WEIGHING in at five pounds 12 ounces, when Alastair MacDonald was born at Stobhill Hospital on January 14, 1979, the event made headline news around the globe.

The arrival of Scotland's first test-tube baby, and the first boy born after IVF treatment, cemented the success of a pioneering medical treatment that has gone on to change the lives of childless couples forever.

It is no surprise that it is a double celebration for Alastair when he marks his birthday as he raises a glass to the innovative techniques that brought him into the world.

"It has changed the lives of so many people, I feel very proud to be a part of it," he says from his Glasgow home ahead of his 35th birthday.

"I have friends who have had babies using IVF. When you meet people and say, I was an IVF baby, they say, you must have been one of the first, and I say, actually, yes I was.

"It's lovely that it has become such an everyday occurrence now, it is giving people happiness as they wouldn't have had children any other way."

Alastair was born a month premature but when he arrived a doctor at Stobhill announced: "It was a natural birth. Everything is perfect."

For Alastair's mum Grace, from Denny in Stirlingshire, it was the perfect ending to her involvement in a medical project so secret even her friends and family didn't know about it.

She was one of dozens of women recruited for Dr Patrick Steptoe and Dr Robert Edwards' trials at Oldham General Hospital. Grace had been told she was infertile in 1972 but never gave up hope.

"I just kept thinking, they must come up with something to help," she says. "I was at a friend's house, and they had a copy of the Lancet medical journal lying around open on a page with a report about the research project."

She started the treatment programme in 1975 but it wasn't until 1978, on the second cycle of treatment, that Grace produced one egg which was successfully fertilised. She remained in Oldham for two months, her family convinced she was getting special treatment for cancer as she couldn't tell them about the trial, considered controversial at the time.

"When I got home and was able to share the good news, my family thought the pregnancy was natural. I didn't tell them otherwise. Not even the staff at Stobhill, with the exception of my doctor, knew."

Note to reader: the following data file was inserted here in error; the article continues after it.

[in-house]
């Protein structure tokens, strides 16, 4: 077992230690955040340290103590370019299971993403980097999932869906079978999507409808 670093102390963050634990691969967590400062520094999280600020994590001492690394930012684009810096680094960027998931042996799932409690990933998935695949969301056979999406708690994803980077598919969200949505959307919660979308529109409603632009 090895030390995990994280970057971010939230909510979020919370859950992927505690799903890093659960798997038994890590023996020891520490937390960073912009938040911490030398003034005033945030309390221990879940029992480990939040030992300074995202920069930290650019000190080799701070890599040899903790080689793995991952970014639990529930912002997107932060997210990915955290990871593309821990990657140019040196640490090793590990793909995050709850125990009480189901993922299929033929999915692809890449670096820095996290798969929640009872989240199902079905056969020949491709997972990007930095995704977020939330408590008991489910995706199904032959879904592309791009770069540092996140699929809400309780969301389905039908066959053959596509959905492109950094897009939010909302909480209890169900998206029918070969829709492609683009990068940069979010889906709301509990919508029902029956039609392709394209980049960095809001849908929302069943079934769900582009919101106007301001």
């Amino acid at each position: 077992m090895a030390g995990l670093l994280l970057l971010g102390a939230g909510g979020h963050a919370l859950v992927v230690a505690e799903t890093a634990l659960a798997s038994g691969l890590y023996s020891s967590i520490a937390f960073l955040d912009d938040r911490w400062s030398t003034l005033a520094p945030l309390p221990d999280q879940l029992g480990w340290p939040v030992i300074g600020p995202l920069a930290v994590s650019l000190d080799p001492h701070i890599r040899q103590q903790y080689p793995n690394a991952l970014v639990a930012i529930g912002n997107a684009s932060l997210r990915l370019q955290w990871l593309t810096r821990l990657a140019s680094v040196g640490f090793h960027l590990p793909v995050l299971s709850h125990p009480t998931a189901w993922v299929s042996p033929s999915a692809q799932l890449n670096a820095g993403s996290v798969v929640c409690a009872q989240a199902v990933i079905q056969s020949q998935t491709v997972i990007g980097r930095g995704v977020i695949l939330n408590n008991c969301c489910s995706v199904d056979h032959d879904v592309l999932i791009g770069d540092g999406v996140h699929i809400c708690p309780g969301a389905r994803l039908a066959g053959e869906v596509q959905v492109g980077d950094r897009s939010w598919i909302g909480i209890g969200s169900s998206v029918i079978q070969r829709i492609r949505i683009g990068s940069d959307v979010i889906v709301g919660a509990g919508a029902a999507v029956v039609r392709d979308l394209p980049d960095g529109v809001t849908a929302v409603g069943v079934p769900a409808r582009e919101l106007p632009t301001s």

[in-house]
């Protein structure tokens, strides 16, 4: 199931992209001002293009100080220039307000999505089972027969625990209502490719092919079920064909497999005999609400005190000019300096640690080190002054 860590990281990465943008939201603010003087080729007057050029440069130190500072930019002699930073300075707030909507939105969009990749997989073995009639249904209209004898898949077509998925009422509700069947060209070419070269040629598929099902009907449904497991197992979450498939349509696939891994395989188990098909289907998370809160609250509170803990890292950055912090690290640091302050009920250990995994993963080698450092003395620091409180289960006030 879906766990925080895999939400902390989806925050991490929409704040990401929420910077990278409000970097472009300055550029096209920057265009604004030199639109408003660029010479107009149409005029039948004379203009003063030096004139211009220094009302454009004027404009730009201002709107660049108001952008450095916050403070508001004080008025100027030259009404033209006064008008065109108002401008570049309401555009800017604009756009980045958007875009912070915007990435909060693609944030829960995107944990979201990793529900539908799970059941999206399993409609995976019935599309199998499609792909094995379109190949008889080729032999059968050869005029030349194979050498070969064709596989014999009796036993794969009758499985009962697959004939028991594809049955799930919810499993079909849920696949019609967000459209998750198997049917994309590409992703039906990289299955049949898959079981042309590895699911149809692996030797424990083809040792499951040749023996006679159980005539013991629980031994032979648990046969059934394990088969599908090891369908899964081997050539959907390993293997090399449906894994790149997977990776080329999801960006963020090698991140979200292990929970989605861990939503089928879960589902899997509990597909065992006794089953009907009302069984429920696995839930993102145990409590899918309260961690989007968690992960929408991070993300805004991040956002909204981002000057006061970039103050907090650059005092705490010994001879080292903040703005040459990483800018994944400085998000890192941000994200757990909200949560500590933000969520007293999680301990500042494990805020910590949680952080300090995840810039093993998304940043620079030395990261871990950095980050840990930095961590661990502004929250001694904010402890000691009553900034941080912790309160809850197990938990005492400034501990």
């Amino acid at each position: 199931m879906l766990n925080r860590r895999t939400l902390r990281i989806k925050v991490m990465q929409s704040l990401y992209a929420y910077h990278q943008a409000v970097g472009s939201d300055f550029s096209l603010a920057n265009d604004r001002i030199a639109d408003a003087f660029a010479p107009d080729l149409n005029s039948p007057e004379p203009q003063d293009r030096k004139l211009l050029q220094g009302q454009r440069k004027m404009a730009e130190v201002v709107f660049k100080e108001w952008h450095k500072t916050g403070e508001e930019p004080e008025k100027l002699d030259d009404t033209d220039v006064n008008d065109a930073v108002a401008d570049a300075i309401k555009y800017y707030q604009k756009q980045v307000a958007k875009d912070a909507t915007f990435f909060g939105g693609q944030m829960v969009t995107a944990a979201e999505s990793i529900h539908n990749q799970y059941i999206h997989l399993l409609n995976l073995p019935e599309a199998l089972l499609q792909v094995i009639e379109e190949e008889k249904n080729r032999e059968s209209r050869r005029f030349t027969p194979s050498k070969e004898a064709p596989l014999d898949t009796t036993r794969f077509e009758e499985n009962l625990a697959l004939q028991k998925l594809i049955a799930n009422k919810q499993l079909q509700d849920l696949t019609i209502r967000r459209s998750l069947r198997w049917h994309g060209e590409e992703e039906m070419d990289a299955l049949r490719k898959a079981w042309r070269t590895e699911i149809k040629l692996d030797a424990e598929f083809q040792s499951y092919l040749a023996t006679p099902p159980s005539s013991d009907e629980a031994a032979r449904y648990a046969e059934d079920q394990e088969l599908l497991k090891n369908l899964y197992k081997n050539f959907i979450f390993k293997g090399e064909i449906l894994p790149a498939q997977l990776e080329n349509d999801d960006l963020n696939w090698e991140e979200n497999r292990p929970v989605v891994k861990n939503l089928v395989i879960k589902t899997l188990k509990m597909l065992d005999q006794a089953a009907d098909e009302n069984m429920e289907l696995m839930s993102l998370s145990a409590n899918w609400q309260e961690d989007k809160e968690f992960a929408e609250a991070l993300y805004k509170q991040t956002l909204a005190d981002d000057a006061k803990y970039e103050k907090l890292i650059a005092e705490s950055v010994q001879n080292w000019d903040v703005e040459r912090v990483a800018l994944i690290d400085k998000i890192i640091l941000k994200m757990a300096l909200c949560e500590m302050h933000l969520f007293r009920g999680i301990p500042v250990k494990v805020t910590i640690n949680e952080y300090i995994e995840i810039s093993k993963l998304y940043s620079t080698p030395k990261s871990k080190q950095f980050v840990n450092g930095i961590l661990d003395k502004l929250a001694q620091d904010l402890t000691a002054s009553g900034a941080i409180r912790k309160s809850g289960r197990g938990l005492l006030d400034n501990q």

The world's press followed every birthday and step in the life of Louise Brown, the first test-tube baby born a few months before Alastair. It meant he was left to grow up out of the limelight.

"I think that was quite a good thing," he considers. "It's weird to think about really but it just feels normal to me. I don't feel any different to anybody else.

"At the time I don't think my mum realised how big a thing it was.

"She didn't think she was going to be lucky enough to have a child through it. As far as my mum was concerned, it was so pioneering she was just one of many involved in the trials. I think when Louise came along she realised how revolutionary IVF would be."

Alastair was nine when he learned just how special a baby he was, after the death of Dr Steptoe who Alastair thought of as uncle Patrick.

"I think my mum was stunned at how well I took on board what IVF was at such a young age," he remembers. "I did feel very special at the time, even at that age, realising I wouldn't have been born if it wasn't for that technology."

He says he feel privileged to have known Dr Edwards and Dr Steptoe. "Before Bob passed away I saw him fairly regularly," he says. "It was great to have that link with his family too. I get on really well with them."

He remains close friends with Louise Brown, now married with children of her own. "We've been friends for so long now we're just friends rather than having the connections of both being IVF babies," he smiles.

"When we've had different parties or anniversary celebrations over the years it has been lovely to get to know some of the other babies born just after us who are adults now as well. A lot of connections have built up over the years."

They marked their 30th birthdays by visiting the Bourn Hall clinic, Cambridgeshire, which was founded by the IVF pioneers.

A systems engineering officer with the Royal Fleet Auxiliary, the support service for the Navy, he has been based in the Middle East and the Med. Alastair hopes a recent promotion might take him one step closer to his dream posting on the Falkland Islands.

"It has been great to visit parts of the world I normally wouldn't have gone to," he says. "We always have a ship permanently based near the Falklands and I've never been lucky enough to get down there. I've always wanted to go, take my camera and see the islands."

About five million babies have been born, thanks to IVF, since Louise Brown.

Says Alastair: "I am amazed by what my mum and the other ladies went through. They were all there for one another, spurring each other on so at least one would be successful. I am so proud of my mum and of my place in history."

angela.mcmanus@ eveningtimes.co.uk